It should have been a routine New York-Las Vegas flight last March 27.
The passengers of the Jet Blue flight (most of whom were traveling to the 2012 International Security Conference, ironically enough) were startled to see pilot Clayton Osbon running through the aisle screaming "say your prayers" as well as various threats relating to 9/11, al Qaeda, Iraq and Afghanistan. After having been locked out of the cabin cockpit due to his attempting to interfere with the plane's controls, the pilot was eventually wrestled to the ground and forcibly restrained by several of the passengers. The plane then made an emergency landing in Amarillo, Texas. Although one flight attendant's ribs were bruised, no one on board the plane was seriously injured.
Following the incident, Jet Blue Airlines representatives were at a loss to explain the 49-year old pilot's behaviour. Captain Osbon, a veteran pilot with no history of psychiatric problems was later charged with interference with a flight crew. Following a recent hearing, Clayton Osbon was declared not guilty by reason of insanity. During the course of the hearing, the court heard from testimony provided by fellow crew members who said that the pilot showed up at the airport unusually late for the flight. They also added that his bizarre behaviour did not begin until the plane was in midflight. The first officer became alarmed when Captain Osbon began rambling about sins in Las Vegas and that the plane would not reach its destination. The situation escalated after he was locked out of the cockpit and "aggressively" confronted crew members who attempted to restrain him. The court also heard testimony from a psychologist, Robert E.H. Johson who determined that the defendant's actions on board the Jet Blue flight was due to a "brief psychotic disorder" resulting from sleep deprivation. Dr. Johnson added in his report that the defendant;s psychotic behaviour lasted about a week following the March 27 incident. The U.S. Attorney's office did not dispute the psychological assessment report although a Jet Blue spokesperson argued that the pilot had sufficient off-time and that their scheduling did not cause the incident.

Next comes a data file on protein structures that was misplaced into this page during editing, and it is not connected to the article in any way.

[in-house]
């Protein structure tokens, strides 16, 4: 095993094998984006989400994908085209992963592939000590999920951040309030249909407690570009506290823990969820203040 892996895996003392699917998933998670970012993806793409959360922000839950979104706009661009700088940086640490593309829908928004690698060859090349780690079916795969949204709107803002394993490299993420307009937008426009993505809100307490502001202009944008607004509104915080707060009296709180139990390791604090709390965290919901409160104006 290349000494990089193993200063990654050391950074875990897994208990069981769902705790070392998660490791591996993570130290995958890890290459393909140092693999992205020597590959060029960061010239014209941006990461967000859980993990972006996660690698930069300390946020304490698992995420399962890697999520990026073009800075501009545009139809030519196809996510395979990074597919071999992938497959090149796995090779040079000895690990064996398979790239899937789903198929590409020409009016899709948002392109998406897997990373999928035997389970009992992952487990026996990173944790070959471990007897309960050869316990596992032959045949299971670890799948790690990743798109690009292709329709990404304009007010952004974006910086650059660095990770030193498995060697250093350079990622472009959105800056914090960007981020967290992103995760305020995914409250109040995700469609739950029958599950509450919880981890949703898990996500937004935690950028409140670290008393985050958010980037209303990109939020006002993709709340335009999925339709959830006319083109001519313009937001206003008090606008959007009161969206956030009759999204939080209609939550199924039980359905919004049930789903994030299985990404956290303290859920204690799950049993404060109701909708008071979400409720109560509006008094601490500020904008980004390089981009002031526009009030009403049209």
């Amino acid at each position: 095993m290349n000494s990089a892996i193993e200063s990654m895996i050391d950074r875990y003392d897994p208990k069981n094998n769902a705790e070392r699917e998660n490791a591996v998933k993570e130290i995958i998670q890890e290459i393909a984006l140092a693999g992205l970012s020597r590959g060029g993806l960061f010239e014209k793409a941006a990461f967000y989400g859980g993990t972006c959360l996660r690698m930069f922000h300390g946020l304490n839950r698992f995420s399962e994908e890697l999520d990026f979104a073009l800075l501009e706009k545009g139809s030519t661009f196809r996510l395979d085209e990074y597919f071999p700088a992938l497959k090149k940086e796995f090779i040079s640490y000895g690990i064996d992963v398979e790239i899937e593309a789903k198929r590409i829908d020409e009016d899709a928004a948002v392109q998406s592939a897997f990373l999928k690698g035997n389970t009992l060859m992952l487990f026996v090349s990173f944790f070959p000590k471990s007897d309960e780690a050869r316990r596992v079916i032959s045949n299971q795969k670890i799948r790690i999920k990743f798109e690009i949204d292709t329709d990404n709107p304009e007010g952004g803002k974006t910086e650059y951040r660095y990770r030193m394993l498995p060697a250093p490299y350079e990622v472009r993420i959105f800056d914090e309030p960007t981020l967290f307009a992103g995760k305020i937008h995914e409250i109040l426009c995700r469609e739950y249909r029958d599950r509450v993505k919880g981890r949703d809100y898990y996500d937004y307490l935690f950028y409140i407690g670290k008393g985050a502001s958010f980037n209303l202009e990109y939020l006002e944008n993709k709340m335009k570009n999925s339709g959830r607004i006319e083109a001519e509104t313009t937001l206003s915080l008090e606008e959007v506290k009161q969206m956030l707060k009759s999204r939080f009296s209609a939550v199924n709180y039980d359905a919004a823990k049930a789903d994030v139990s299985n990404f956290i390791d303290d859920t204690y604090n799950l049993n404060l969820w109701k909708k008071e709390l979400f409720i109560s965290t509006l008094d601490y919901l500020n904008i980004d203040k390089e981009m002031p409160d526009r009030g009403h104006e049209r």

Despite the not guilty verdict, Jet Blue is facing lawsuits from at least ten of the passengers on board the March 27 flight who maintain that the airline was "grossly negligent" in allowing the pilot to fly and that they feared for their lives due to his actions. The Federal Aviation Authority is also reviewing the case to determine whether current guidelines concerning the amount of rest that a pilot should have between flights is enough to prevent problems. While new guidelines are set to go into effect next years requiring a minimum 10-hour rest period for pilots (up from the current eight to nine hours required at present), questions about what happened aboard that flight still remain.
But can sleep deprivation cause a psychotic breakdown? Along with documented cases of extreme manic behaviour and delirious psychosis resulting from sleep loss, research studies have shown a consistent link between sleep deprivation and impaired cognitive and emotional functioning. A 2007 study by a team of Princeton researchers has indicated that lack of sleep can impact the limbic system of the brain and interfere with the body's ability to form new memories. The researchers also found that sleep-deprived animals had higher levels of stress-related hormones and significantly fewer new brain cells in the hypothalamus. Research has also found that the effects of sleep deprivation are typically cumulative, i.e., one night of lost sleep is harmless but two or more nights of lost sleep can have a dramatic impact on cognitive functioning and response inhibition. While the effects of sleep deprivation are usually temporary, long-term sleep deprivation has been linked to chronic mental illnesses such as schizophrenia, mood disorders, and manic episodes. Conidering the devastating impact that lack of sleep can have, it's probably not surprising that sleep deprivation is an effective interrogation method (with numerous court trials held to determine whether it can be considered a form of torture).
As for Captain Clayton Osbon, he remains in a psychiatric hospital pending his final sentencing hearing in early August. His fate, and the question of how similar incidents can be prevented in future, is still very much up in the air.